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Trace Elements

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Inborn Errors of Copper Metabolism: Menkes Kinky Hair Syndrome ... Brittle, kinky hair characterized by pili torti or cork screw hair (this feature ... – PowerPoint PPT presentation

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Title: Trace Elements


1
Trace Elements
  • Reed A Berger MD
  • Visiting Clinical Professor in Nutrition

2
Trace Elements
  • -a naturally occurring, homogeneous, inorganic
    substance required in humans in amounts less than
    100 mg/day
  • Essential nutrients in trace amounts

3
  • Assessment of trace mineral status is difficult
    and requires specialized analytical instruments
    (atomic absorption spectrometry
  • Serum measurements are complicated by associated
    disease states that affect levels of circulating
    binding proteins (e.g., albumin)
  • Diagnosis is dependent on high degree of
    suspicion, careful inspection for signs and
    symptoms, thorough understanding of predisposing
    causes and resolution of symptoms with
    therapeutic trial.

4
Copper
5
Copper Metabolism
  • Intestinal absorption/membrane translocation
    mediated by specific transporters
  • Copper circulates bound to ceruloplasmin
  • Relative tissue distribution of copper reflects
    levels of cuproenzymes
  • Excretion occurs via transport of copper into
    bile and elimination in feces

6
Copper Biochemical Functions
  • Essential catalytic cofactor for many
    cuproenzymes including
  • Cu, Zn-superoxide dismutase (antioxidant)
  • Cytochrome C oxidase (ATP synthesis, neurologic
    function)
  • Ceruloplasmin (6 atoms per molecule)
  • Functions to oxidize Fe2 to Fe3 for binding to
    transferrin. Congenital absence of this protein
    leads to tissue iron accumulation and iron
    overload syndrome (hemochromatosis)
  • Lysyl oxidase (cross links and stabilizes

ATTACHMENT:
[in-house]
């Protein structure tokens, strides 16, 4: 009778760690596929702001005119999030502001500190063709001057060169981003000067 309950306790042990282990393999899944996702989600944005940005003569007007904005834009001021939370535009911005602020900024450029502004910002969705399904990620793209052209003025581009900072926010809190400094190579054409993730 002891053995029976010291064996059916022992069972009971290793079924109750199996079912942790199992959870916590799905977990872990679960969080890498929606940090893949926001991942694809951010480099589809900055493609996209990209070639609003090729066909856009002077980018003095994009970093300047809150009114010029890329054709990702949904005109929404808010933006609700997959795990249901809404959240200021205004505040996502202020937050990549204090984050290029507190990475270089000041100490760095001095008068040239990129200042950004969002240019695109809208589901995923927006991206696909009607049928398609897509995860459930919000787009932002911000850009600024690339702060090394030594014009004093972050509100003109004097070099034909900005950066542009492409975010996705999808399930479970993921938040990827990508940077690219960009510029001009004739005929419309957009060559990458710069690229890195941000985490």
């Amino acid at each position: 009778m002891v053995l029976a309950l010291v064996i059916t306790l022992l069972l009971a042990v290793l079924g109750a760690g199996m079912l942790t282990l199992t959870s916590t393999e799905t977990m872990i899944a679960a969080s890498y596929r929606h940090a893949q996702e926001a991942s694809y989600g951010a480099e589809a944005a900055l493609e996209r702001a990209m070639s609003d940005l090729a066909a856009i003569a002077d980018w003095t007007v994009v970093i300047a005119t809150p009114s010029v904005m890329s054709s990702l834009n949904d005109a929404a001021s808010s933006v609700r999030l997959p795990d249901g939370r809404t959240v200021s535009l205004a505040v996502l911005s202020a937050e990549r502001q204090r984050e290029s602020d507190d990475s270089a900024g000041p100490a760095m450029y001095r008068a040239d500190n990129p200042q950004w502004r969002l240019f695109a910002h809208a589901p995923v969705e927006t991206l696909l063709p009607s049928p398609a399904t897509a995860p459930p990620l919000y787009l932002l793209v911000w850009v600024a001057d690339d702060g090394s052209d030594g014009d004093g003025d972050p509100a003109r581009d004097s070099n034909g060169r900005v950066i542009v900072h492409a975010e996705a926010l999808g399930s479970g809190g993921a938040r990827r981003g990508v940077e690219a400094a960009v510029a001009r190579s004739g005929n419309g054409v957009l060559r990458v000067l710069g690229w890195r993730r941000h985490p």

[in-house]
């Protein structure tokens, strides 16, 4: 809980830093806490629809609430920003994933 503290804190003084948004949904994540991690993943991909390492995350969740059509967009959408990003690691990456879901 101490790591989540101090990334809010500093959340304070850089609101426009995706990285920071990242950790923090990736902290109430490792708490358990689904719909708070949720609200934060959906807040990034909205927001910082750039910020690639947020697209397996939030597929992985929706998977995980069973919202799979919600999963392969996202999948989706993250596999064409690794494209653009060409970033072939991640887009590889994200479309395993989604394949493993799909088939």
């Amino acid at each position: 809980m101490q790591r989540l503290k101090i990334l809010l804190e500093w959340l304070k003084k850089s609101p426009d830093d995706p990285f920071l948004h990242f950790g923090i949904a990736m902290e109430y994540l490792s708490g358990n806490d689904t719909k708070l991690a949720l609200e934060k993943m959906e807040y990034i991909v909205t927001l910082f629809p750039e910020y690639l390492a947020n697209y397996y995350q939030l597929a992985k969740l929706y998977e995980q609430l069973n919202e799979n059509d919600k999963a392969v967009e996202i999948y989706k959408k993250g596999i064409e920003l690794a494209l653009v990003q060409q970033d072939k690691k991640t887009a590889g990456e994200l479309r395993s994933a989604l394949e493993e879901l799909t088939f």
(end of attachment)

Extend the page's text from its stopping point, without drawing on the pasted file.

connective tissue proteins)
  • Tyrosinase (melanin synthesis)

7
Copper Physiology/Deficiency
  • Acquired deficiency is rare. Causes include
  • Omission from TPN
  • High intake of Zinc
  • Renal dialysis patients
  • Use of copper chelating agents (penicillamine)
  • Manifestations
  • Hypochromic microcytic anemia
  • Neutropenia
  • Hypopigmentation of hair and skin
  • Structural abnormalities in connective tissue
    (hair, teeth, bone demineralization, vascular
    system with arterial aneurysms with risk of
    hemorrhage and thrombosis)
  • Fetal and neonatal deprivation leads to
    neurologic dysfunction
  • Reduced levels of circulating copper and
    ceruloplasmin

8
Food Sources
  • -organ meats, seafood, nuts, seeds, cereals,
    whole grains, cocoa

9
Inborn Errors of Copper Metabolism Wilsons
Disease (Hepatolenticular Degeneration)
  • Autosomal recessive defect in ATP7B resulting in
    copper storage disease (primarily liver, CNS,
    cornea of eye)
  • Inability to transport copper out of liver
    results in deficiency in some organs (bones with
    demineralization, anemia and low levels of
    ceruloplasmin)
  • Diagnosis based on
  • Low Ceruloplasmin levels
  • Corneal copper deposition (Kayser-Fleisher Rings)
  • High liver copper levels
  • Treatment
  • Zinc
  • D-penicillamine (chelation increases urinary
    copper excretion)
  • Copper deficient diet of little value

10
Slit Lamp Analysis
11
Inborn Errors of Copper Metabolism Menkes Kinky
Hair Syndrome
  • X-linked neurodegenerative disease associated
    with all symptoms of copper deficiency including
  • Brittle, kinky hair characterized by pili torti
    or cork screw hair (this feature is unique to MKH
    syndrome and is not seen in other copper
    deficiency syndromes)
  • Death by year 3 of life is usual